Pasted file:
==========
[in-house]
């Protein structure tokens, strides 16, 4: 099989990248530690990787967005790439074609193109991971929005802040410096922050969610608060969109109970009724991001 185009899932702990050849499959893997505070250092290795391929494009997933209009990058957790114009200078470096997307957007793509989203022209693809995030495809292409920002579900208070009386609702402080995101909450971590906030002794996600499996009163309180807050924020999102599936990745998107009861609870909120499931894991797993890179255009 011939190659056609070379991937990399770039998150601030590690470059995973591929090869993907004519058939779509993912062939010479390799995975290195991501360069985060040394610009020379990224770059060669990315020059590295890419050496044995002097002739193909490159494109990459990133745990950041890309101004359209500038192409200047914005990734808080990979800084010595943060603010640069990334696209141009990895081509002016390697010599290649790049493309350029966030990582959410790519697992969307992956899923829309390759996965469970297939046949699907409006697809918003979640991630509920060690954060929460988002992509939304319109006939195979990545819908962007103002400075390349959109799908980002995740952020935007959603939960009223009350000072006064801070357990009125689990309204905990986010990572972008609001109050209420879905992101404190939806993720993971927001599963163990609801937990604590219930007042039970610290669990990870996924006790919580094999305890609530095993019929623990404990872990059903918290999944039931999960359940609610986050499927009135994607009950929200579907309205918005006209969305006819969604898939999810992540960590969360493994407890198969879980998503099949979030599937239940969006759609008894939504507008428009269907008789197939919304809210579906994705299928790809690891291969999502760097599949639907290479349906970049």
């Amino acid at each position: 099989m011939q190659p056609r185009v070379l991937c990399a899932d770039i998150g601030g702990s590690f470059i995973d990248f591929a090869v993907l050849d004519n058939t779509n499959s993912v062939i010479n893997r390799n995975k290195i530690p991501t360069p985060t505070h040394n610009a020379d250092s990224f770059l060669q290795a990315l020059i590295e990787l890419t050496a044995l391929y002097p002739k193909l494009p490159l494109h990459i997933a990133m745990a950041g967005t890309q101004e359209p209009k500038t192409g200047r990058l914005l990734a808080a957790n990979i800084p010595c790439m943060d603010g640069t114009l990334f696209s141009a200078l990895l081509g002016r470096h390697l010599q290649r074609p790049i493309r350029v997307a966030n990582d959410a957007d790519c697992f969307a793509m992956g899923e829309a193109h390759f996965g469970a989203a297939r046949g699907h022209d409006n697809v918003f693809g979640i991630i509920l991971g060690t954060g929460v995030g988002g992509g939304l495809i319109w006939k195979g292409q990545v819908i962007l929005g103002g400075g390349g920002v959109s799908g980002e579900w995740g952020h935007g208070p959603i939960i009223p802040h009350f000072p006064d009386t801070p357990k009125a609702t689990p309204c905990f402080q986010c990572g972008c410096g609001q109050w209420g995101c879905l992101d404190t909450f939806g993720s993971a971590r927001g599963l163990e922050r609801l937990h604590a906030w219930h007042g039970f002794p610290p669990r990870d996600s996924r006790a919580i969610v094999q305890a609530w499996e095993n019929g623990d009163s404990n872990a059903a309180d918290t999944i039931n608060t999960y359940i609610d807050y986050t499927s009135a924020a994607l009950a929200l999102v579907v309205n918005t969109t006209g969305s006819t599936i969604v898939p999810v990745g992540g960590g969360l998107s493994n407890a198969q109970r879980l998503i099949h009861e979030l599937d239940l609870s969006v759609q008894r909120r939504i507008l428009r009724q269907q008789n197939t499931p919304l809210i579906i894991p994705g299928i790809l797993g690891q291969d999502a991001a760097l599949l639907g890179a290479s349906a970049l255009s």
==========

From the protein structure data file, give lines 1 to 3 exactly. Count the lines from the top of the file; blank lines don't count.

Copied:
[in-house]
């Protein structure tokens, strides 16, 4: 099989990248530690990787967005790439074609193109991971929005802040410096922050969610608060969109109970009724991001 185009899932702990050849499959893997505070250092290795391929494009997933209009990058957790114009200078470096997307957007793509989203022209693809995030495809292409920002579900208070009386609702402080995101909450971590906030002794996600499996009163309180807050924020999102599936990745998107009861609870909120499931894991797993890179255009 011939190659056609070379991937990399770039998150601030590690470059995973591929090869993907004519058939779509993912062939010479390799995975290195991501360069985060040394610009020379990224770059060669990315020059590295890419050496044995002097002739193909490159494109990459990133745990950041890309101004359209500038192409200047914005990734808080990979800084010595943060603010640069990334696209141009990895081509002016390697010599290649790049493309350029966030990582959410790519697992969307992956899923829309390759996965469970297939046949699907409006697809918003979640991630509920060690954060929460988002992509939304319109006939195979990545819908962007103002400075390349959109799908980002995740952020935007959603939960009223009350000072006064801070357990009125689990309204905990986010990572972008609001109050209420879905992101404190939806993720993971927001599963163990609801937990604590219930007042039970610290669990990870996924006790919580094999305890609530095993019929623990404990872990059903918290999944039931999960359940609610986050499927009135994607009950929200579907309205918005006209969305006819969604898939999810992540960590969360493994407890198969879980998503099949979030599937239940969006759609008894939504507008428009269907008789197939919304809210579906994705299928790809690891291969999502760097599949639907290479349906970049």
């Amino acid at each position: 099989m011939q190659p056609r185009v070379l991937c990399a899932d770039i998150g601030g702990s590690f470059i995973d990248f591929a090869v993907l050849d004519n058939t779509n499959s993912v062939i010479n893997r390799n995975k290195i530690p991501t360069p985060t505070h040394n610009a020379d250092s990224f770059l060669q290795a990315l020059i590295e990787l890419t050496a044995l391929y002097p002739k193909l494009p490159l494109h990459i997933a990133m745990a950041g967005t890309q101004e359209p209009k500038t192409g200047r990058l914005l990734a808080a957790n990979i800084p010595c790439m943060d603010g640069t114009l990334f696209s141009a200078l990895l081509g002016r470096h390697l010599q290649r074609p790049i493309r350029v997307a966030n990582d959410a957007d790519c697992f969307a793509m992956g899923e829309a193109h390759f996965g469970a989203a297939r046949g699907h022209d409006n697809v918003f693809g979640i991630i509920l991971g060690t954060g929460v995030g988002g992509g939304l495809i319109w006939k195979g292409q990545v819908i962007l929005g103002g400075g390349g920002v959109s799908g980002e579900w995740g952020h935007g208070p959603i939960i009223p802040h009350f000072p006064d009386t801070p357990k009125a609702t689990p309204c905990f402080q986010c990572g972008c410096g609001q109050w209420g995101c879905l992101d404190t909450f939806g993720s993971a971590r927001g599963l163990e922050r609801l937990h604590a906030w219930h007042g039970f002794p610290p669990r990870d996600s996924r006790a919580i969610v094999q305890a609530w499996e095993n019929g623990d009163s404990n872990a059903a309180d918290t999944i039931n608060t999960y359940i609610d807050y986050t499927s009135a924020a994607l009950a929200l999102v579907v309205n918005t969109t006209g969305s006819t599936i969604v898939p999810v990745g992540g960590g969360l998107s493994n407890a198969q109970r879980l998503i099949h009861e979030l599937d239940l609870s969006v759609q008894r909120r939504i507008l428009r009724q269907q008789n197939t499931p919304l809210i579906i894991p994705g299928i790809l797993g690891q291969d999502a991001a760097l599949l639907g890179a290479s349906a970049l255009s």